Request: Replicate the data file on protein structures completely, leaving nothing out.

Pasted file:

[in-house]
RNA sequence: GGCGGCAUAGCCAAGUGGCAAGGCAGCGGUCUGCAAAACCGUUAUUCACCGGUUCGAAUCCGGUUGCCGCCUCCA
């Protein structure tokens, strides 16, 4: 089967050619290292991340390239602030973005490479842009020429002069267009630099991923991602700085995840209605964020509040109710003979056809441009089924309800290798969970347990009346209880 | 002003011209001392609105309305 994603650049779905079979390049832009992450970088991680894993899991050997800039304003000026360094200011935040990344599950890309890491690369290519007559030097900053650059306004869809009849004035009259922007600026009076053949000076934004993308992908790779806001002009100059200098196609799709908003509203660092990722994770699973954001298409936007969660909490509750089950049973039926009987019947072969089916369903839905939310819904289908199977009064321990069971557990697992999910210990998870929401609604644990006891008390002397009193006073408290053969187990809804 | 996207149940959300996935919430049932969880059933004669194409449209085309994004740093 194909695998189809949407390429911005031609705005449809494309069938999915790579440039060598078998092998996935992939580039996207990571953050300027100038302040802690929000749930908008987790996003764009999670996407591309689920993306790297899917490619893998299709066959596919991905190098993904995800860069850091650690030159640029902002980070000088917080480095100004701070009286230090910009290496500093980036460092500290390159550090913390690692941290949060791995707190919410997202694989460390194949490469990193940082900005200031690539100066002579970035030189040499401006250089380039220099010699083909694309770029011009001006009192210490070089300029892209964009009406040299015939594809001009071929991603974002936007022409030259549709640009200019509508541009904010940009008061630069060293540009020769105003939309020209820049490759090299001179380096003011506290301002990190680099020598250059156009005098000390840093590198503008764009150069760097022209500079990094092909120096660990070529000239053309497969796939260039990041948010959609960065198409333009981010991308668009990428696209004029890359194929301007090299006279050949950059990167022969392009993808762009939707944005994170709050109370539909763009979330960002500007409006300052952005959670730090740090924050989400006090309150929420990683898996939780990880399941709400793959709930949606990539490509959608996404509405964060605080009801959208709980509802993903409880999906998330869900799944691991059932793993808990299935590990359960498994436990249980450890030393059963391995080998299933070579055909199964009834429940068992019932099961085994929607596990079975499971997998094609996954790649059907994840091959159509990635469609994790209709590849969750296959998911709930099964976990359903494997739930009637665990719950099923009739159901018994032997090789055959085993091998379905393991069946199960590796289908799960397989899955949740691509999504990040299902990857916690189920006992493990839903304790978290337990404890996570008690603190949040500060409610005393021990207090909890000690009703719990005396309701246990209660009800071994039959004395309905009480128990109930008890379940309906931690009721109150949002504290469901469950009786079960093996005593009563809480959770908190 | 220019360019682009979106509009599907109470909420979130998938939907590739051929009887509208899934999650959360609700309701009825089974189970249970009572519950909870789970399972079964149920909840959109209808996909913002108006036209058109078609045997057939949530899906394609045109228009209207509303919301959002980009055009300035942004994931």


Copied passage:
[in-house]
RNA sequence: GGCGGCAUAGCCAAGUGGCAAGGCAGCGGUCUGCAAAACCGUUAUUCACCGGUUCGAAUCCGGUUGCCGCCUCCA
């Protein structure tokens, strides 16, 4: 089967050619290292991340390239602030973005490479842009020429002069267009630099991923991602700085995840209605964020509040109710003979056809441009089924309800290798969970347990009346209880 | 002003011209001392609105309305 994603650049779905079979390049832009992450970088991680894993899991050997800039304003000026360094200011935040990344599950890309890491690369290519007559030097900053650059306004869809009849004035009259922007600026009076053949000076934004993308992908790779806001002009100059200098196609799709908003509203660092990722994770699973954001298409936007969660909490509750089950049973039926009987019947072969089916369903839905939310819904289908199977009064321990069971557990697992999910210990998870929401609604644990006891008390002397009193006073408290053969187990809804 | 996207149940959300996935919430049932969880059933004669194409449209085309994004740093 194909695998189809949407390429911005031609705005449809494309069938999915790579440039060598078998092998996935992939580039996207990571953050300027100038302040802690929000749930908008987790996003764009999670996407591309689920993306790297899917490619893998299709066959596919991905190098993904995800860069850091650690030159640029902002980070000088917080480095100004701070009286230090910009290496500093980036460092500290390159550090913390690692941290949060791995707190919410997202694989460390194949490469990193940082900005200031690539100066002579970035030189040499401006250089380039220099010699083909694309770029011009001006009192210490070089300029892209964009009406040299015939594809001009071929991603974002936007022409030259549709640009200019509508541009904010940009008061630069060293540009020769105003939309020209820049490759090299001179380096003011506290301002990190680099020598250059156009005098000390840093590198503008764009150069760097022209500079990094092909120096660990070529000239053309497969796939260039990041948010959609960065198409333009981010991308668009990428696209004029890359194929301007090299006279050949950059990167022969392009993808762009939707944005994170709050109370539909763009979330960002500007409006300052952005959670730090740090924050989400006090309150929420990683898996939780990880399941709400793959709930949606990539490509959608996404509405964060605080009801959208709980509802993903409880999906998330869900799944691991059932793993808990299935590990359960498994436990249980450890030393059963391995080998299933070579055909199964009834429940068992019932099961085994929607596990079975499971997998094609996954790649059907994840091959159509990635469609994790209709590849969750296959998911709930099964976990359903494997739930009637665990719950099923009739159901018994032997090789055959085993091998379905393991069946199960590796289908799960397989899955949740691509999504990040299902990857916690189920006992493990839903304790978290337990404890996570008690603190949040500060409610005393021990207090909890000690009703719990005396309701246990209660009800071994039959004395309905009480128990109930008890379940309906931690009721109150949002504290469901469950009786079960093996005593009563809480959770908190 | 220019360019682009979106509009599907109470909420979130998938939907590739051929009887509208899934999650959360609700309701009825089974189970249970009572519950909870789970399972079964149920909840959109209808996909913002108006036209058109078609045997057939949530899906394609045109228009209207509303919301959002980009055009300035942004994931």